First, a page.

This originally appeared in the Chicago Sun-Times on November 15, 2017
By Fran Spielman
Former Legislative Inspector General Faisal Khan on Wednesday set his muckraking sights on his biggest political targets yet: Illinois House Speaker Michael Madigan, D-Chicago, and Madigan’s handpicked Ald. Marty Quinn (13th).
In an investigation that also implicates Mayor Rahm Emanuel, Khan’s “Project Six” accused Quinn of using $24,992 of his 2015 aldermanic expense allowance to purchase an “industrial multi-purpose vehicle” in violation of city rules that expressly forbid the “purchase of a motor vehicle.”
The Polaris brand Brutus HD PTO Deluxe is billed as the “most versatile utility vehicle in its class” according to the manufacturer, because it can be used to “plow and blow snow, move dirt, level surfaces, lift pallets, mow lawns or large fields and sweep sidewalks.”
Quinn’s voucher for the vehicle purchase was initially rejected by the city’s Department of Finance, citing the prohibition on the purchase of motor vehicles.
The original voucher, obtained by Khan and included in his report, shows handwritten notes to that effect, stating, “Prohibited by Municipal Code. Do not pay.”
But in 2015, sometime between April 19 and May 15, the initial rejection of Quinn’s voucher was reversed by the mayor’s office after a flurry of communications between the city and Madigan’s office that included Kevin Quinn, the alderman’s brother, who is a state employee.
The mayor’s office defended the decision by citing a section of the rules that permit “payment of miscellaneous, ordinary and necessary expenses incurred in connection with the performance of an alderman’s official duties.”
That’s not the only questionable expenditure, according to Khan, who departed his inspector general position after being hamstrung, then forced out by the City Council that hired him.
Since 2013, Quinn submitted $52,513 in expense vouchers for a graffiti blaster and related supplies that was advertised for use by constituents throughout Madigan’s legislative district, which takes in other wards and parts of surrounding suburbs.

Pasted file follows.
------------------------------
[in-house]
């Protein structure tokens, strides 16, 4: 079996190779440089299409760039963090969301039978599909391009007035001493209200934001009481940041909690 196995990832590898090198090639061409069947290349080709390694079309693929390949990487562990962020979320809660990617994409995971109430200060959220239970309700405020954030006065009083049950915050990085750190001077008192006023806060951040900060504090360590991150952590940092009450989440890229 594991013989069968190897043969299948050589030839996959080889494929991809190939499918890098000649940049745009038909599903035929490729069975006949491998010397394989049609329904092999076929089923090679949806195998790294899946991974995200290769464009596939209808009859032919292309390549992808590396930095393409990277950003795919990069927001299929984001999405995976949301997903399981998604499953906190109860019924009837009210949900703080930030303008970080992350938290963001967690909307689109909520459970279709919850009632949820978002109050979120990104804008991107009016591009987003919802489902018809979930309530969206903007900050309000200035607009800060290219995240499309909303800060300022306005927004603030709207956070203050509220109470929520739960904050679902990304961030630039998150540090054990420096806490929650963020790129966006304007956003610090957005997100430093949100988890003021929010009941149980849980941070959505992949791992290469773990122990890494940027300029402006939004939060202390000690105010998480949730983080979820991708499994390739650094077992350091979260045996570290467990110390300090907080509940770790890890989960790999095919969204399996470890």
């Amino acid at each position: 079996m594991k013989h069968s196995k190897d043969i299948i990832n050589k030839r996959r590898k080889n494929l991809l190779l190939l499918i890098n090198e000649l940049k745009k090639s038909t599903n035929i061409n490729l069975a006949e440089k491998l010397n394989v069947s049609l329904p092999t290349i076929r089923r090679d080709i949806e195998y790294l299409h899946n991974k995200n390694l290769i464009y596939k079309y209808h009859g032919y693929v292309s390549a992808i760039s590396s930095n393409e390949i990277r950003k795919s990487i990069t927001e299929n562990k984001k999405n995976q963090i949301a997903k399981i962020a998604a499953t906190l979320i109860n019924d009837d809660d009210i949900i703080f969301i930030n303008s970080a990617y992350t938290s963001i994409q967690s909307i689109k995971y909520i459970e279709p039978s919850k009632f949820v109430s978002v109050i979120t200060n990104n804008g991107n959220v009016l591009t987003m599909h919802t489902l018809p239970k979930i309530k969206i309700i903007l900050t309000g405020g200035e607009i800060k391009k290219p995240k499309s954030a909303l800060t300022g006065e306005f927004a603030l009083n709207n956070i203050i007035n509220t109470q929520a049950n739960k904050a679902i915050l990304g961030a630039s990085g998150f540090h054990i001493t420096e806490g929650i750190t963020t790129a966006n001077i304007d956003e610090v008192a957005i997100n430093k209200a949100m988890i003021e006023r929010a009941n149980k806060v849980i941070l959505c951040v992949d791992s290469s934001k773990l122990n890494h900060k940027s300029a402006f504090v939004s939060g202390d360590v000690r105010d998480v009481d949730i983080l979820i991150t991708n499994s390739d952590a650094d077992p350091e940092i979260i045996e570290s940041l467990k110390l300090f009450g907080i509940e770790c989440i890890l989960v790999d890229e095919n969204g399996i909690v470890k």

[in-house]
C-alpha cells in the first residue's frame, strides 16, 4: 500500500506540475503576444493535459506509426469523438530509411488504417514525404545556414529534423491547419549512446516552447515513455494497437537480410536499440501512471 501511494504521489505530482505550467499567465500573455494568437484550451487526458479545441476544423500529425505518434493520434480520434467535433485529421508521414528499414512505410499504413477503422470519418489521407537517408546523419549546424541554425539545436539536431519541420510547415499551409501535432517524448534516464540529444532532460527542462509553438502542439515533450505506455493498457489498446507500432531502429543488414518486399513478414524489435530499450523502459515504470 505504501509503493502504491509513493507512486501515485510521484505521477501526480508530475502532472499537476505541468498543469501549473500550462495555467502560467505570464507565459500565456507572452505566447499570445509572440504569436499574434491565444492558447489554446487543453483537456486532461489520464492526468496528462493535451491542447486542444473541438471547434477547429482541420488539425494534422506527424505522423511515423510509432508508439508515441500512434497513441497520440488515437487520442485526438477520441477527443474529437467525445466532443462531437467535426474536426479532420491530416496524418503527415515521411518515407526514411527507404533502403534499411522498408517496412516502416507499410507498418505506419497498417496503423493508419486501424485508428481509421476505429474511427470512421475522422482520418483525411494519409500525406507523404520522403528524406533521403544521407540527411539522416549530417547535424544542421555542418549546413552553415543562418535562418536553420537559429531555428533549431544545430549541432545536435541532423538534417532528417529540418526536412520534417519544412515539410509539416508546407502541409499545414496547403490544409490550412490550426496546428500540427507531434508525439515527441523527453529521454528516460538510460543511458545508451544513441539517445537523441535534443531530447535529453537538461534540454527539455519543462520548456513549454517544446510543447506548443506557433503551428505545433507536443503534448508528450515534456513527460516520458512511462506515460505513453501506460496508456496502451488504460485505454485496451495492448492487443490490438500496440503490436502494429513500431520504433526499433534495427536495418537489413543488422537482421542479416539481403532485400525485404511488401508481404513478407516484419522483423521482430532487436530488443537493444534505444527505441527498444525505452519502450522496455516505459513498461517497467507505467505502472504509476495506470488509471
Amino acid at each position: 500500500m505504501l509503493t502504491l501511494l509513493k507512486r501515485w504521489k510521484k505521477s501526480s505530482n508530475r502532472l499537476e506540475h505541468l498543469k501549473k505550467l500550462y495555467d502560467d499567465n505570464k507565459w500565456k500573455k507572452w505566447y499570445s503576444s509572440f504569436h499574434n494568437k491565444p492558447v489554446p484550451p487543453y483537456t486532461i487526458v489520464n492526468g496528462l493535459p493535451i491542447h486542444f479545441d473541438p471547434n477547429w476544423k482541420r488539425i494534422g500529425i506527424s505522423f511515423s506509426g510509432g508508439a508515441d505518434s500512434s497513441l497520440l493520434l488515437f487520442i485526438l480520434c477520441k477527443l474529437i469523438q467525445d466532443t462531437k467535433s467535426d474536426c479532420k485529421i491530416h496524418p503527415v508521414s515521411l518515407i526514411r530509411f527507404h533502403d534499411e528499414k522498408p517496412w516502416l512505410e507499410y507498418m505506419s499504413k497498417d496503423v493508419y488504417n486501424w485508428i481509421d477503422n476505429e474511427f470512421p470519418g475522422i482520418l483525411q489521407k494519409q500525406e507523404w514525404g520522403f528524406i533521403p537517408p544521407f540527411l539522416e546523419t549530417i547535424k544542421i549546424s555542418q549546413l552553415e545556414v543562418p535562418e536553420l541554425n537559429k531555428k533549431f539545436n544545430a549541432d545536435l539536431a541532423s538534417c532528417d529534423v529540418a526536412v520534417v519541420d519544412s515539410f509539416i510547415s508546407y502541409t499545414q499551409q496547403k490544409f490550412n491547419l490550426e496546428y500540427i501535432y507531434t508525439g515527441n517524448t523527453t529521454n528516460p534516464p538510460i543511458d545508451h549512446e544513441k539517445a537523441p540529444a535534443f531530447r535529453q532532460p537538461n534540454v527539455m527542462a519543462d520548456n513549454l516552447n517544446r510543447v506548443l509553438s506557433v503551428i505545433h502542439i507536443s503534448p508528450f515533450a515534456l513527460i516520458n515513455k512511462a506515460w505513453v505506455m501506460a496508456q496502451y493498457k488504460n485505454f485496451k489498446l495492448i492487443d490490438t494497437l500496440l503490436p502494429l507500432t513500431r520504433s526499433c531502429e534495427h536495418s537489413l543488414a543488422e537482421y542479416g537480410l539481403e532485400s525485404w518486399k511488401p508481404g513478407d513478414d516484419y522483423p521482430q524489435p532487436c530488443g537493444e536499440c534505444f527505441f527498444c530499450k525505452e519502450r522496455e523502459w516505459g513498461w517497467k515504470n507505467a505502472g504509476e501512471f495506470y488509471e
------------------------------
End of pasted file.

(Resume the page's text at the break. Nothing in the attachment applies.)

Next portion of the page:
Equally troubling to Khan is the fact that the graffiti blaster had a sign that read, “State Rep. Madigan and Ald. Quinn service vehicle” with a phone number of the office that the two men share. The blaster was also advertised on the website that Quinn and Madigan share and at least two pieces of literature paid for by Madigan.
Khan said he finds it difficult to see the sign as “anything other than a campaign sign.”
Madigan could not be reached for comment. The mayor’s office had no immediate comment.
Quinn responded to the investigation by claiming that Khan’s “Project Six” is “part and parcel of the Illinois Policy Institute and Bruce Rauner,” who has demonized Madigan.
But the alderman did not deny any of Khan’s findings. In fact, he defended the spending as a service to his constituents.
“Did I purchase a graffiti blaster when I first started, when it was taking upwards of three weeks to remove graffiti in the 13th Ward, to remove graffiti the same day? Yes — as a way to give that money back to my constituents,” said Quinn, who moonlights as a political consultant for Madigan.
“Did I buy a piece of machinery that has the ability to snowplow sidewalks for 400 of my senior citizens? Yes, I did. … Is that a good use of taxpayer dollars? Yes, it is. I’ve utilized taxpayer dollars to deal with constituent requests.”
Quinn did not respond directly when asked about Khan’s allegation that he used city equipment in a district that was not confined to his ward and that he and Madigan put their names on the equipment in, what amounted to “political advertising.”
“Bruce Rauner. Illinois Policy Institute. Enough said,” the alderman said.
“Utilizing taxpayer dollars to remove graffiti, utilizing taxpayer dollars to remove snow for seniors. Utilizing taxpayer dollars to do extra garbage carts? Yeah. That’s a real good use of taxpayer dollars. Everything else is politics.”
Khan strongly disagreed. To him, the investigation “shows how far Chicago is from truthful and corruption-free governance” and the abuses made possible by allowing aldermen to submit handwritten vouchers for their expenses.
“What is troubling about this investigation is not just the illegal spending of tax dollars by the alderman, but the blatant disregard for the law by the mayor’s office and the cavalier regard for ethics rules by both Ald. Quinn and Speaker Madigan,” Khan was quoted as saying in a press release that accompanied the investigation.
“When the law says an alderman cannot buy a vehicle with taxpayer dollars or put political signs on city property — regardless of their intent — they are required to follow the law. No one, including the mayor or his staff, has veto power. … Illegal actions compounded by collaboration by high-ranking political officials is unacceptable.”